Apologies for my absence. Personal circumstances since the end of 2013 have made it difficult to keep up with postings on here. I hope, however, to be back regularly from now on.
With it being Good Friday, my attention has been turned to the Crucifixion lyrics that I teach as part of our second year Medieval to Early Modern literature. We spend two weeks on ‘forms of piety’, examining the ways in which medieval and early modern writers expressed their faith. We also spend a lot of time talking about the possible ruptures between the medieval and early modern periods as a result of the Reformation, asking how the religious shifts during this period might have affected every day religious practices. To be honest, it’s probably the toughest two weeks of the course. A combination of a reduced religious literacy amongst my students combined with a cynical attitude towards religion more generally means that they often struggle to engage with this material and its context. My colleague, Dr Sarah Macmillan, whose specialises in working with late medieval religious material, is brilliant at leading students through the complexities of these weeks, and I’ve learned a lot from her over the past eighteen months.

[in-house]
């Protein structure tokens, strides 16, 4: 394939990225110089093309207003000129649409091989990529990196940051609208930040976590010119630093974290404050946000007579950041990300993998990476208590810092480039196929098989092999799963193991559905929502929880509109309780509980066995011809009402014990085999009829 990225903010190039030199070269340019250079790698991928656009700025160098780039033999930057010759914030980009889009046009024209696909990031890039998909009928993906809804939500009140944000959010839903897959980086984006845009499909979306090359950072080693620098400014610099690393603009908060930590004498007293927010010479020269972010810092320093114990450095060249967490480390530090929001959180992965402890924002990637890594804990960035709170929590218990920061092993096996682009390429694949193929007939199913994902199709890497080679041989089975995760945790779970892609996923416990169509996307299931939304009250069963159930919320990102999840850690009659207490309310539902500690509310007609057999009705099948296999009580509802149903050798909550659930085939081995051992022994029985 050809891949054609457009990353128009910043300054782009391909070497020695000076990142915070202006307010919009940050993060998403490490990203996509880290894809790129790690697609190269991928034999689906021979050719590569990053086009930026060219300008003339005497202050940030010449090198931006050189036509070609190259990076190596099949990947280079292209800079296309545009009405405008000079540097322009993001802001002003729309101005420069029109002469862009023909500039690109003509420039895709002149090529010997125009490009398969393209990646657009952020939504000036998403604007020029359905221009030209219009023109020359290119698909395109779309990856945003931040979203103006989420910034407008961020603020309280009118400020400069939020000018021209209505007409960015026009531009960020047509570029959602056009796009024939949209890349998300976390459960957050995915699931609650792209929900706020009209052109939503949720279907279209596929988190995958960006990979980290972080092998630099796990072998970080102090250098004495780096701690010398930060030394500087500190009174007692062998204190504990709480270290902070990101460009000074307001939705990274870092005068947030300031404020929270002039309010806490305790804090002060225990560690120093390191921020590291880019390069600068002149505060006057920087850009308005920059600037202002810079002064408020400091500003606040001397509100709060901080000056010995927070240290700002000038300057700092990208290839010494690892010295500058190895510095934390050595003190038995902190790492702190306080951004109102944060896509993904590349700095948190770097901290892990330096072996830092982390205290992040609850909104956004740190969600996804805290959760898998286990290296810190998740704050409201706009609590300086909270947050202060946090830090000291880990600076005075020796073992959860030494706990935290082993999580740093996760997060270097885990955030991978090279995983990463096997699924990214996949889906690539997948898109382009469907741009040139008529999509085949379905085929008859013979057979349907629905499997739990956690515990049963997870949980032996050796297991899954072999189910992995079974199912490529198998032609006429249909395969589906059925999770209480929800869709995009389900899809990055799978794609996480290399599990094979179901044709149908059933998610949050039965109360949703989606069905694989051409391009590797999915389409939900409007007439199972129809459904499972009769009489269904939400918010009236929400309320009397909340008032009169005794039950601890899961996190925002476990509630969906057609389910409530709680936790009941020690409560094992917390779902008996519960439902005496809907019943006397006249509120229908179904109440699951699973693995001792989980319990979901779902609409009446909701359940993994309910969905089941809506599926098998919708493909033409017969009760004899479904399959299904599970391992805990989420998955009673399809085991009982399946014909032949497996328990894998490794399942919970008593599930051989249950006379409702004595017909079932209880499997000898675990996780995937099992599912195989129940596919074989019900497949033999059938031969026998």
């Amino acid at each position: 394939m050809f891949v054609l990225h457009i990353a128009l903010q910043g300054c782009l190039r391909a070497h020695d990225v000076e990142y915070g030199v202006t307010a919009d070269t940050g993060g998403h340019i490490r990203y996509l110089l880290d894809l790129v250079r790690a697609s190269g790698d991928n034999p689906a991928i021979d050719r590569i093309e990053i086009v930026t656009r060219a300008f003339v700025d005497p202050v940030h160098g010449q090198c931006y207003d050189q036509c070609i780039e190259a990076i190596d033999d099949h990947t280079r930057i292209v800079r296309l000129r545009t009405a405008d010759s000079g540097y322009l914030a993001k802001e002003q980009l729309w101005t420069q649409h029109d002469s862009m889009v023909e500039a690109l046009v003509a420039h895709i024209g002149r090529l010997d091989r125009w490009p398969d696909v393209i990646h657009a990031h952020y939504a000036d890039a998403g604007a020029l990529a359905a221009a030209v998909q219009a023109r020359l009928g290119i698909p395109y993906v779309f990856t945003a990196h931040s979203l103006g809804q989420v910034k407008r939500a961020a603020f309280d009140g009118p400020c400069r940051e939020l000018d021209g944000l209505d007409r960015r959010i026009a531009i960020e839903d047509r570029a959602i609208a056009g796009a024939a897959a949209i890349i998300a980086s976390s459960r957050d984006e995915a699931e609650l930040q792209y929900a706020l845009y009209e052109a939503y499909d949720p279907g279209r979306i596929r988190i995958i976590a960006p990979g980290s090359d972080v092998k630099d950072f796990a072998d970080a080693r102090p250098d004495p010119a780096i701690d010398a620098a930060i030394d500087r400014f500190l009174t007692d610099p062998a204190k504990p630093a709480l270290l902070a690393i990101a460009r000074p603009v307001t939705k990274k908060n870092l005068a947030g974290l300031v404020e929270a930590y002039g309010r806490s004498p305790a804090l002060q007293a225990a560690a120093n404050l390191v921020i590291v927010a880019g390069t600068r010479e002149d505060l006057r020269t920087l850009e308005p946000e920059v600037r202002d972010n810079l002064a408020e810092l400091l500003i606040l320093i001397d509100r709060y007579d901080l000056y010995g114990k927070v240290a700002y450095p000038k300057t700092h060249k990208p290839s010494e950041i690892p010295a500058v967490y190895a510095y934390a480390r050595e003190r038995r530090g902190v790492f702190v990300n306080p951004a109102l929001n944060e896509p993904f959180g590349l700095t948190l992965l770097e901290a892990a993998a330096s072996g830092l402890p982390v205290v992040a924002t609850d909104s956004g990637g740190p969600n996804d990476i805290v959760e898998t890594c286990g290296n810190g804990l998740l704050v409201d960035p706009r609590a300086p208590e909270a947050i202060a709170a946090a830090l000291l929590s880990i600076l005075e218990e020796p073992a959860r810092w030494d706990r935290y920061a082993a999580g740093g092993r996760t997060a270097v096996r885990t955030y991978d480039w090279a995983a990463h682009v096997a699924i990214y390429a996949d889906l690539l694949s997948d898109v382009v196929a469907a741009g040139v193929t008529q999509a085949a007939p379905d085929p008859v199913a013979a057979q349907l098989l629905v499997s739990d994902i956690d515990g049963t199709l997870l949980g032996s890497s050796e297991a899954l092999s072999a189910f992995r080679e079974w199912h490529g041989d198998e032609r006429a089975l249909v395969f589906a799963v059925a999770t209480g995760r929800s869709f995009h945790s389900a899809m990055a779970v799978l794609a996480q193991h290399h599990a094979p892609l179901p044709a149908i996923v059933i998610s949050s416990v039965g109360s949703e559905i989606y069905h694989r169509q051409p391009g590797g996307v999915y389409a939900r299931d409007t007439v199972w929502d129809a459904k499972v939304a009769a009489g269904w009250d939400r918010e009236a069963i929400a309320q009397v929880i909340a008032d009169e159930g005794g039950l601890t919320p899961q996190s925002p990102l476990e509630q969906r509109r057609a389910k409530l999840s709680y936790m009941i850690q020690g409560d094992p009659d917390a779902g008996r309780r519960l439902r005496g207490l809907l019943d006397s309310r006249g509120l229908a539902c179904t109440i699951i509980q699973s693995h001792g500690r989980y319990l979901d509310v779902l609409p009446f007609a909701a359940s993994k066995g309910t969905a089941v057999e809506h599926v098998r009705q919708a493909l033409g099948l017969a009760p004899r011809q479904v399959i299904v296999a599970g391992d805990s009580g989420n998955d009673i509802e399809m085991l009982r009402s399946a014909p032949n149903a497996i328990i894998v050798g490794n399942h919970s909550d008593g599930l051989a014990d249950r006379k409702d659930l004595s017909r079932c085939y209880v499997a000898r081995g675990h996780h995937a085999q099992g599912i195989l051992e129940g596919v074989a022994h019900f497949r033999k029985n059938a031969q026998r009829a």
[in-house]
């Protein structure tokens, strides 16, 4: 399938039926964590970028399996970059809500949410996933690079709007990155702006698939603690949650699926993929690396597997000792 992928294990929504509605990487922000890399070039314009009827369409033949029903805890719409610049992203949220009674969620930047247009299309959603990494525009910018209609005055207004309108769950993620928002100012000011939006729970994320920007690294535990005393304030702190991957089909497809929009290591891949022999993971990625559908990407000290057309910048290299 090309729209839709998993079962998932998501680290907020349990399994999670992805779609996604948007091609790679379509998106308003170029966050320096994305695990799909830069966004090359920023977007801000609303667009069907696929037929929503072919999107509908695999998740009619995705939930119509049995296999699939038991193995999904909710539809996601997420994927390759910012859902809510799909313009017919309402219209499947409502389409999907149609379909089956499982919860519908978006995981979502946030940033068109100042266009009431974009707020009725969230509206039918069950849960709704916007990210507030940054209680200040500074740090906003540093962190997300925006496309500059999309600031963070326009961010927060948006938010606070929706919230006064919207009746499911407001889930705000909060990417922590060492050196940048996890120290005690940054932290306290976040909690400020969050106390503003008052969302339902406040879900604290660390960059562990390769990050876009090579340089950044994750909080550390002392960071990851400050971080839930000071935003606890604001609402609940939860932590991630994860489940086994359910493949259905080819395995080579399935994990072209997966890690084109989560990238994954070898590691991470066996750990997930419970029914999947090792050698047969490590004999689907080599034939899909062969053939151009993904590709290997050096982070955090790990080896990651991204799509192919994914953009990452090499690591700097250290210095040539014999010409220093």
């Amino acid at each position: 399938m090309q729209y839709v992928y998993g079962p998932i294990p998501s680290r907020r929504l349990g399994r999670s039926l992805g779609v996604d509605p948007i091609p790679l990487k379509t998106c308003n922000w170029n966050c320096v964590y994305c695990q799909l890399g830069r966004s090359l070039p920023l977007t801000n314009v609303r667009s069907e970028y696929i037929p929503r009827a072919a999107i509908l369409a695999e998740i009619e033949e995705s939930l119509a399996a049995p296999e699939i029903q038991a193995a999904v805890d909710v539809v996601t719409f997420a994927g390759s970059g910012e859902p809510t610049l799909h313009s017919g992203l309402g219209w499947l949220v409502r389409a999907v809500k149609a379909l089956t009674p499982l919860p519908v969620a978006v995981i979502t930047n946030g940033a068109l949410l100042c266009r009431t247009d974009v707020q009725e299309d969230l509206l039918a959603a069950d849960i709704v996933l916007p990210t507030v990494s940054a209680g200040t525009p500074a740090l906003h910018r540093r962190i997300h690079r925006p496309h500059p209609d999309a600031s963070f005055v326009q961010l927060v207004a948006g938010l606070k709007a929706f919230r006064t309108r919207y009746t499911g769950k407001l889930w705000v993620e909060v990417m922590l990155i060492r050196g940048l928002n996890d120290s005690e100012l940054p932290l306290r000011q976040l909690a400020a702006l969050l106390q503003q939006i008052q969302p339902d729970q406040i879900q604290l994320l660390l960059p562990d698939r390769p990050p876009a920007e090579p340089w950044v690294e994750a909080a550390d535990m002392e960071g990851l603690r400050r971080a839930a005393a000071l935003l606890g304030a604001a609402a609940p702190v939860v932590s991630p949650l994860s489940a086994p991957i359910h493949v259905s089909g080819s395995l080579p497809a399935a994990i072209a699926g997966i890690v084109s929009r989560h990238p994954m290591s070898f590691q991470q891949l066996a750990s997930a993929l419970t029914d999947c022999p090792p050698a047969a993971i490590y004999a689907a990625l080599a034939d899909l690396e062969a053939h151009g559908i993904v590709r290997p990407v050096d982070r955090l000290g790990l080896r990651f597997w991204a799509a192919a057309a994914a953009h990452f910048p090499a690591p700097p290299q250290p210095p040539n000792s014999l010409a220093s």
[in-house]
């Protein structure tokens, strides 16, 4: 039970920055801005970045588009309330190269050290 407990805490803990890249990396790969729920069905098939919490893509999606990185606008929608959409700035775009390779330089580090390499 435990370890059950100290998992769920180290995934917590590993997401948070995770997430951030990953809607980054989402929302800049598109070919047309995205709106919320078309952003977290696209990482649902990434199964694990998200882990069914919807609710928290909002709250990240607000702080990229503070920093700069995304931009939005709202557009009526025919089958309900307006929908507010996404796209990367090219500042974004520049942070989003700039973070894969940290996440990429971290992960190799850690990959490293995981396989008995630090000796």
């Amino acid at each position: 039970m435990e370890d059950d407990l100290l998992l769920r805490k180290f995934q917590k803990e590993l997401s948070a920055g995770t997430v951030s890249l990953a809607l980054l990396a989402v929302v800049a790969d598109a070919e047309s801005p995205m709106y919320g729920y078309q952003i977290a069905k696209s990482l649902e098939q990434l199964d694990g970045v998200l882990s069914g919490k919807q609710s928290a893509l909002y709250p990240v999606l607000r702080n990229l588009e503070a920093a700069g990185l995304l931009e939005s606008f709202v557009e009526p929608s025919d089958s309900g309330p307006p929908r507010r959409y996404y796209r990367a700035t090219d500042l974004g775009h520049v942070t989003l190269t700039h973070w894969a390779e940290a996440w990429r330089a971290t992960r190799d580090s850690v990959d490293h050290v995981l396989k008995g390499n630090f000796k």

One of the ways in which we’ve tried to help our students is to combine the study of medieval incarnation and crucifixion lyrics with a study trip to the Walker Art Gallery in Liverpool. Students are given the opportunity to work both with the lyrics that have been set as reading for the class, but they are also required to combine these readings with study of late medieval artwork and artefacts. What we finding these sessions is that students begin to appreciate more the interrelationship between text and image, and that they become increasingly interested in the role of affect in early expressions of piety. While this is emphasised by the immediate presence of the visual material in the gallery (and by the way, the collection at the Walker is really quite impressive if you get the opportunity to visit), what strikes me the most when we look at the Crucifixion lyrics is how students begin to engage in deeper close reading of the Middle English as a result. Many of the lyrics that we ask them to read are quite short (4 lines or so), and initially students have very little to say about them. By the end of the session,they are thinking about the ways in which a seemingly simple lyric becomes particularly effective (and affective) because of its initial simplicity. That kind of development over the course of a couple of hours is wonderful to see and be part of, and, as a result, those sessions are often the ones that I enjoy the most. I’m also repeatedly struck by the ways in which the shorter lyrics can elicit complex emotional responses as I’m reading them, and one of my favourites is a four-line lyric that depicts Mary at the foot of the Cross. On Good Friday, I leave you with it:
Nou goth sonne under wod;
Me reweth, Marie, thi faire rode.
Nou goth sonne under tre;
Me reweth, Marie, thi sone and thee.